It’s common sense that, to protect a trade secret, the information must remain secret. However, when trade secret misappropriation claims arise and litigation ensues, the court and the parties involved need to understand at least the broad confines of the alleged trade secret. While the Federal pleading standard for a plaintiff’s complaint is the same regardless of what the trade secret may be—namely, that the plaintiff include sufficient particularity of the trade secret’s subject matter—what constitutes “sufficient particularity” will depend on the type of information alleged to be a trade secret. AlterG, Inc. v. Boost Treadmills LLC, a recent decision in the Northern District of California, highlighted this fact when the court found the plaintiff had adequately pleaded facts to describe one trade secret, but failed to do so for another. READ MORE

Huawei Alleges “Selective Prosecution” by the DOJ

In January of this year, the DOJ indicted the Chinese telecom giant Huawei on counts of theft of trade secrets conspiracy, attempted theft of trade secrets, wire fraud, and obstruction of justice. On August 1, Huawei moved to dismiss the indictment for “selective prosecution.” Huawei contends that it is the “target of the politically motivated decision, at the highest levels of the U.S. government, to pursue the selective prosecution of Chinese companies and nationals for the alleged misappropriation of intellectual property.” In essence, it argues that the DOJ unconstitutionally seeks to punish Huawei because it is a large, successful Chinese company, not because of illegal behavior by the company or its agents. READ MORE

The DOJ’s China Initiative—Protecting Your Assets

As anticipated in May, rising trade tensions between the U.S. and China have led to a series of escalating measures including tariffs and trade investigations.  In July 2019 testimony to the Senate Judiciary Committee, FBI Director Christopher Wray noted that more than 1,000 active investigations on intellectual property theft “lead[] back to China.”  Against the backdrop of these issues, the Department of Justice announced the “China Initiative” on November 1, 2018.  The DOJ explained that the Initiative was launched against the background of prior findings by the Administration regarding China’s trade practices.  One of the China Initiative’s key goals is to “[i]dentify priority trade secret cases, ensure that investigations are adequately resourced; and work to bring them to fruition in a timely manner and according to the facts and applicable law.” READ MORE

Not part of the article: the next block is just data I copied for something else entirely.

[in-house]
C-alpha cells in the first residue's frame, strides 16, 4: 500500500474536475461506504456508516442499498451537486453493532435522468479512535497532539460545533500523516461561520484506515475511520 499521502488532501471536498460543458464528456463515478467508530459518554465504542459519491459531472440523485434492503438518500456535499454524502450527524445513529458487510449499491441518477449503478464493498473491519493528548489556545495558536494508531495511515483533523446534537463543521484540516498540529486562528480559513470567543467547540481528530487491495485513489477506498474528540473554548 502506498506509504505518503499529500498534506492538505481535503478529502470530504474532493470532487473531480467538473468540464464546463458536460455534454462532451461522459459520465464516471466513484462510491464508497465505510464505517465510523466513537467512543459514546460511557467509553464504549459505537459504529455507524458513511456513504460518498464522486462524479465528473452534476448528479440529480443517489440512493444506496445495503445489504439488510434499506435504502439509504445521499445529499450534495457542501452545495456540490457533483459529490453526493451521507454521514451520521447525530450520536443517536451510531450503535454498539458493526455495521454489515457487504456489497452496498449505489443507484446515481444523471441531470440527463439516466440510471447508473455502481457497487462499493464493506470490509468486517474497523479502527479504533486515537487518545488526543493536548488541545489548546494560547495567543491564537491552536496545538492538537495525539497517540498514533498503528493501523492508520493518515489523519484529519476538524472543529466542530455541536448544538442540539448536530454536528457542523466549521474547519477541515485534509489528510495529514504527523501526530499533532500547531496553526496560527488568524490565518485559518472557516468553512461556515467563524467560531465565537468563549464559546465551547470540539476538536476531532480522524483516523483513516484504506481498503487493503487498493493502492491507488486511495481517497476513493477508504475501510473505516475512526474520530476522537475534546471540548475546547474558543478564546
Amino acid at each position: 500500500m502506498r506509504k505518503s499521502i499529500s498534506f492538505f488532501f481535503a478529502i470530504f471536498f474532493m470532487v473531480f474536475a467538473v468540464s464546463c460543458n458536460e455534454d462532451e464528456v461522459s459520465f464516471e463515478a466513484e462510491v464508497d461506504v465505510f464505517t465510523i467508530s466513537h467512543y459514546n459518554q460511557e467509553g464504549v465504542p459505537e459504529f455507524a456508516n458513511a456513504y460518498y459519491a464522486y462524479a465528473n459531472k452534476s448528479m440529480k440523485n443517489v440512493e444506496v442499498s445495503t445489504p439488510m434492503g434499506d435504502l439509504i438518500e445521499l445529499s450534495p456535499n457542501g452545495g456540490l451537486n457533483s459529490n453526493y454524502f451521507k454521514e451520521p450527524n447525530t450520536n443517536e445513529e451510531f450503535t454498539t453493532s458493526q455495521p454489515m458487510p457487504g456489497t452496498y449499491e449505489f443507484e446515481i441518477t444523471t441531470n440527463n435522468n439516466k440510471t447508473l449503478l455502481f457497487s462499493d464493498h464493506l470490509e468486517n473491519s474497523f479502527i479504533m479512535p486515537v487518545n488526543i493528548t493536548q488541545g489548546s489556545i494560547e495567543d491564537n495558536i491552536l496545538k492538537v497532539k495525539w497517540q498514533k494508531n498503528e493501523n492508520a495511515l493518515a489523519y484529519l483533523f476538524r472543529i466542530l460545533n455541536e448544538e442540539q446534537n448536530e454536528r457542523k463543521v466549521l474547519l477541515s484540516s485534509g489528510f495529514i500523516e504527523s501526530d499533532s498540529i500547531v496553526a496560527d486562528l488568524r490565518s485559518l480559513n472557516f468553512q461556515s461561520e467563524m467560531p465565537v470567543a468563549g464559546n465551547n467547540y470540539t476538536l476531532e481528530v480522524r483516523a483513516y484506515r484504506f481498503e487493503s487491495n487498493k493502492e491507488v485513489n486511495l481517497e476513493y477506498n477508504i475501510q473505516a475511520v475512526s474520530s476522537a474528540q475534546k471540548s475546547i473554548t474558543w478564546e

Worried About Trade Secret Poaching? Check in With Your Third-party Service Providers

Hiring external contractors is common practice in the fast-paced tech-industry where talent is scarce and in high-demand, but such a practice can expose a company’s most valuable IP to the confidentiality measures, or lack thereof, of those external contractors. This type of common business model is an area ripe for trade secret theft. University Accounting Services (“UAS”) alleges that this is exactly what happened when their point person at ScholarChip, an external tech company hired by UAS to design and maintain their tuition collection software “eUAS,” left ScholarChip and formed a product in direct competition with UAS. UAS filed suit in Oregon against ScholarChip and its former employee, and both filed a motion for summary judgement. The court denied the motion and held that there were genuine disputes of material fact surrounding the breach of contract and misappropriation of trade secrets claims, among others. READ MORE

Are State Governments Immune From Suit For Misappropriation Of Trade Secrets?

You are a state-government contractor. You respond to an RFP issued by a state-government entity. In your bid proposal, you submit documents that contain your trade secrets. You do not get the contract, but you later learn that the state-government entity gave your trade secret information to your direct competitor who did get the contract. Do you have any options under federal or state trade secret laws to sue the state? READ MORE